When he talked, he was thinking — which finger should I cut?

Dusti coughed. He felt that he should say something in this situation. At the same time, a voice rose loudly behind the crowd, “Whose ignorance is this? Priest, you forget the meaning of the oracle. This lucky child did not violate it at all!”

The voice shocked everyone. Shog turned his eyes to the source of the voice. A young man walked through the crowd and stopped before him. He was about 20 years old, wearing a clean white robe and a headring made of fresh twigs. Shog knew this man. He was not an inhabitant of Duc. He had came to the town several days ago with Rod Drick and was one of his valued staff. It was said that he had travelled from a faraway land. His name was Aristotle.

Mayor Dusti asked, “Mister Aristotle, why are you here? Does Lord Drick have something to say?”
Aristotle nodded with smile, “I came here for some other business of my lord. I happened to hear the argument with this boy. My dear mayor, may I ask some questions to this priest?”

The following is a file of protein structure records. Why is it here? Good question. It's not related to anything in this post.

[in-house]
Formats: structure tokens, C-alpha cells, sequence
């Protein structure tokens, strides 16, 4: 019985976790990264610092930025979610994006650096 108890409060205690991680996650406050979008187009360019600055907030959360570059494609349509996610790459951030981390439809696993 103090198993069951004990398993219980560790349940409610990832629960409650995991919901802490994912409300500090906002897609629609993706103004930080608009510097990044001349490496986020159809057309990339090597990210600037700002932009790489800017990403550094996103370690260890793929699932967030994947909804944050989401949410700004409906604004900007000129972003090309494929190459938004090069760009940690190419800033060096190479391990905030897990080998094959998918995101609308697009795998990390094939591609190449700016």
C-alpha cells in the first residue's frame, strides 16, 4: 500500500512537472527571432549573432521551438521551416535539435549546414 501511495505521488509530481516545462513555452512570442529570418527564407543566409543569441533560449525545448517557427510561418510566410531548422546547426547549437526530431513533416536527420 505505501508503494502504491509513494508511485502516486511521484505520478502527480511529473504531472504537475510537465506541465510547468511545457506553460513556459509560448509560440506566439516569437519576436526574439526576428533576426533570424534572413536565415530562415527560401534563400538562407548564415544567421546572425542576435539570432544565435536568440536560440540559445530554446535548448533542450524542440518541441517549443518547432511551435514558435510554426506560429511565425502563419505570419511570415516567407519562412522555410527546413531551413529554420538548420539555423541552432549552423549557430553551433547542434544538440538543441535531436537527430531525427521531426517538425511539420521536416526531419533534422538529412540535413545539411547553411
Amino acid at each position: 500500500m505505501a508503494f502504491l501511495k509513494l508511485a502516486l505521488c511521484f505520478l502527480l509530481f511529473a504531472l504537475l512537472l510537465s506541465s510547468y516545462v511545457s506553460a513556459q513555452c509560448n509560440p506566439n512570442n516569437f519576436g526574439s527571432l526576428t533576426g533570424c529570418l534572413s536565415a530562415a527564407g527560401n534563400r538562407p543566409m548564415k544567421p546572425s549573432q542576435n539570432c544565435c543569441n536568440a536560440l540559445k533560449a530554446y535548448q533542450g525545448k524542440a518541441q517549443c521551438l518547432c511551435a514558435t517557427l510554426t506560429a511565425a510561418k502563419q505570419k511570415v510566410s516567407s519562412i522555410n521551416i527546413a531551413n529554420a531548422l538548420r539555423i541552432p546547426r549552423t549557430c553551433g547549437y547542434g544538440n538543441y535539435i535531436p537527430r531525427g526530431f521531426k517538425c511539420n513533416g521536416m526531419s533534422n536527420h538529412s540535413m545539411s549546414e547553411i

Dusti nodded politely, “Please go ahead, Mister Aristotle.”

Shog was confused. He was not sure what this young man wanted with him, nor why or how he defended this boy. Aristotle greeted the mayor, then asked Shog in a peaceful tone, “My dear priest, please answer me seriously in the name of the goddess in your shrine. Is it true that according to the ancient oracles, only the ones who have had the approval and blessing from the goddess can master the unique technique of Duc?”

Shog answered solemnly, “Yes my lord. In the name of my goddess, that is true.”

Aristotle nodded and continued his questions, “Is it true that this boy has mastered that technique?”

“Yes, but —”

Aristotle interrupted loudly, “Then this boy has had the approval and blessing from the goddess, hasn’t he?”

Shog was stunned. He refuted in a high voice, “No! He violated the oracle, that’s why he should be punished!”